Ten-year-old quad amputee stunned after bringing in over £23,000 for charity

A ten-year-old quad amputee who hoped to raise £500 for disabled kids by climbing a mountain has been left stunned - after bringing in over £23,000 in donations.

Selfless Luke Mortimer described reaching the towering figure - which is more than 46 times higher than he'd expected - as both "mad" and "absolutely amazing".

The youngster was just seven when he sadly lost his arms and legs after getting the bacterial infections meningococcal meningitis and septicaemia.

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Following his diagnosis, his family were supported by charities and donors who helped to adapt his home and even buy him a £15,000 bionic arm.

Luke Mortimer, a selfless ten-year-old quad amputee, at the bottom of Embsay Crag, in North Yorkshire.Luke Mortimer, a selfless ten-year-old quad amputee, at the bottom of Embsay Crag, in North Yorkshire.
Luke Mortimer, a selfless ten-year-old quad amputee, at the bottom of Embsay Crag, in North Yorkshire.

Luke later set his heart on "returning the favour" to organisations supporting disabled children - by doing a sponsored climb of Embsay Crag, in North Yorkshire.

But he's been left stunned with the money he's now raised from generous punters after reaching the top of the 656ft peak on November 4 - dubbed his 'Everest'.

Luke said: "There's no other word to describe it other than mad - it's just absolutely amazing. When it reached £10,000, I was checking it every day, and it was going up by £2,000 or £3,000 at a time. It's just really fulfilling. I'm really happy we've been able to raise so much."

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Luke's proud dad Adam Mortimer, 49, said he was equally "shocked" at the scale of the donations to the fundraiser, which currently stands at £23,082. Visit https://www.justgiving.com/crowdfunding/adam-mortimer-4 to donate to Luke's appeal.

Luke Mortimer heading up Embsay Crag, North York, on November 4 2023Luke Mortimer heading up Embsay Crag, North York, on November 4 2023
Luke Mortimer heading up Embsay Crag, North York, on November 4 2023

Adam revealed he'd already sent off the first batch of funds to the charities they decided to support - LimbPower and the BBC's Children in Need.

He said: "It's definitely taken on a life of its own. I'm just amazed at how much support Luke has had and the way people have helped us. I'm really proud of him. We didn't set out to make this a huge thing, but we do fundraise a lot for Luke. It was nice to do it for someone else.

"It took us a bit by surprise - and it restored a lot of faith in people. It's not easy with the cost of living going up, so for people to donate so much is great. I transferred £13,000 to LimbPower this morning, and I'm hopefully going to transfer £13,000 to Children In Need tomorrow morning, but it's still going higher every day."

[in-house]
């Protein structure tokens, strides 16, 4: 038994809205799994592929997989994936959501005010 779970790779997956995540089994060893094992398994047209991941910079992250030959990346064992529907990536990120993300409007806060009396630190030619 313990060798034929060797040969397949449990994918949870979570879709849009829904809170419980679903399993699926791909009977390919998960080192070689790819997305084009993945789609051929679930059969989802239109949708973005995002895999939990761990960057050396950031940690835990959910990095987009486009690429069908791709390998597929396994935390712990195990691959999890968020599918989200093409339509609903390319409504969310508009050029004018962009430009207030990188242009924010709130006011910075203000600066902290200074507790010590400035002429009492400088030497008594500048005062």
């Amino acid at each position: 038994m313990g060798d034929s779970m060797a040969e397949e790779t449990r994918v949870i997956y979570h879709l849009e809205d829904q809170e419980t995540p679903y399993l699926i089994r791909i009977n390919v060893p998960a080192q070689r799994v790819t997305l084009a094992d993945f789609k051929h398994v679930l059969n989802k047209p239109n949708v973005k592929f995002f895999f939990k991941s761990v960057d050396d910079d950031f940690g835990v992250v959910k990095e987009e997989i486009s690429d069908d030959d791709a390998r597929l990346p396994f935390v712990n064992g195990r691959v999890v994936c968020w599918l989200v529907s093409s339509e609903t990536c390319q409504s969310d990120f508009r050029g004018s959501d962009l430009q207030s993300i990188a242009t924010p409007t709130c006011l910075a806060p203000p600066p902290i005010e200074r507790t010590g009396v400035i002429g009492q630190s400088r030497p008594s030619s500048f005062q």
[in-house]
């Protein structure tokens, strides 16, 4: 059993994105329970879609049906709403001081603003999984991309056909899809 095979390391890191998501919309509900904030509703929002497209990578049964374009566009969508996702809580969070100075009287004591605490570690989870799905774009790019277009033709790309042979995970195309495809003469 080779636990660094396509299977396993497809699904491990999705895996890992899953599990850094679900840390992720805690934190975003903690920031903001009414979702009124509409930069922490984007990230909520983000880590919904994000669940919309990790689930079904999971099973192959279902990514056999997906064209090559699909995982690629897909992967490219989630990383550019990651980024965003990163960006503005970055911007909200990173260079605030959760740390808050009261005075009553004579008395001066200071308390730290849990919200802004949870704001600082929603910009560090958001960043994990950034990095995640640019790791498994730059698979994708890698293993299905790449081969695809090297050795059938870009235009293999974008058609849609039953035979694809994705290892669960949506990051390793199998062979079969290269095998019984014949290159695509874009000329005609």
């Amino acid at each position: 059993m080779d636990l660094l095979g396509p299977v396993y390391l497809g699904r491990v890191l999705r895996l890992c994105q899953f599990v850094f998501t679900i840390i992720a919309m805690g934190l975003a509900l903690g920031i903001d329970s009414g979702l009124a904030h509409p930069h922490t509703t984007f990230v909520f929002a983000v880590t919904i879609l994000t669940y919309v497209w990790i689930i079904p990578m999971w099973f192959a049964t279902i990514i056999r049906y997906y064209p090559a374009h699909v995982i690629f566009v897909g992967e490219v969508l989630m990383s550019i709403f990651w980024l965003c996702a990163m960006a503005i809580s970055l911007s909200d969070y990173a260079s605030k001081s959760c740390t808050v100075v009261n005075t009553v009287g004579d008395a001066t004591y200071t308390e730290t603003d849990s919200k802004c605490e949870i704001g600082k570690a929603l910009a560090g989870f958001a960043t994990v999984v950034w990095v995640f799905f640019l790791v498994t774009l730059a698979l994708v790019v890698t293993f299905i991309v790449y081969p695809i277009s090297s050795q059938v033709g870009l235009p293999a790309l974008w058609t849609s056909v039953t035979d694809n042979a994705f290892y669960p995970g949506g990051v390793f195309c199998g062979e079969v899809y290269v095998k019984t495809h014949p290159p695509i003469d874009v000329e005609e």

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Luke, previously a keen rugby player for Skipton RFC, was first struck down with meningococcal meningitis on December 13, 2019. He was transferred to Sheffield Children's Hospital, where doctors found life-threatening septicaemia, also known as blood poisoning, had developed in his body.

Writing at the time of the incident John Firth, a family friend who set up a donation page for him, said his rugby-mad family's life had been "turned upside down".

He said: "Luke was a budding seven-year-old rugby player, a bundle of joy who even at a young age had embraced life and every day was a happy day. His whole family was part of the rugby community, with his dad coaching many age-grade youngsters and his mum, running a children's rugby kit recycling stall, so that the young boys and girls, always had the right gear to play and train in.

"However, whilst the rest of us were buying and wrapping presents ready for Christmas, the family's life was turned upside down. Luke's young life was saved, however, the disease has taken its toll on his little body. He has proven he is a fighter, however, his life and the life of his mum, dad and his big brother will never be the same."

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Over the next few years, Luke endured endless sessions of physiotherapy and rehabilitation, while always wearing his trademark beaming smile. He later learned to walk - and run - on prosthetic legs. After receiving £15,000 worth of donations from an army of well-wishers, he also got his first robotic 'hero' arm so he could do more for himself.

The bungalow where Luke now lives with his brother Harry Mortimer, 14, and mum Christine Mortimer was previously changed for a man who was paralysed. Volunteer organisation Band of Builders later helped his dad Adam fit it with a remarkable range of new adaptions, which were unveiled on September 3 this year.

Luke set his sights on reaching the top of the summit when he first moved to the property in 2019. He went on to complete the climb in two hours on November 4, supported by dozens of well-wishers.

Speaking about his reason for raising money, Luke previously stated he wanted to help charities supporting kids with disabilities.

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He'd said: "I just thought it would be nice to return the favour to Children in Need, which helped me, and LimbPower. When we moved here, we were going down the road to Embsay, and I just saw the crag, and I said, 'Mum, dad, one day can we climb it?' "It's been a few years now, but I feel very determined about getting to the top and back down."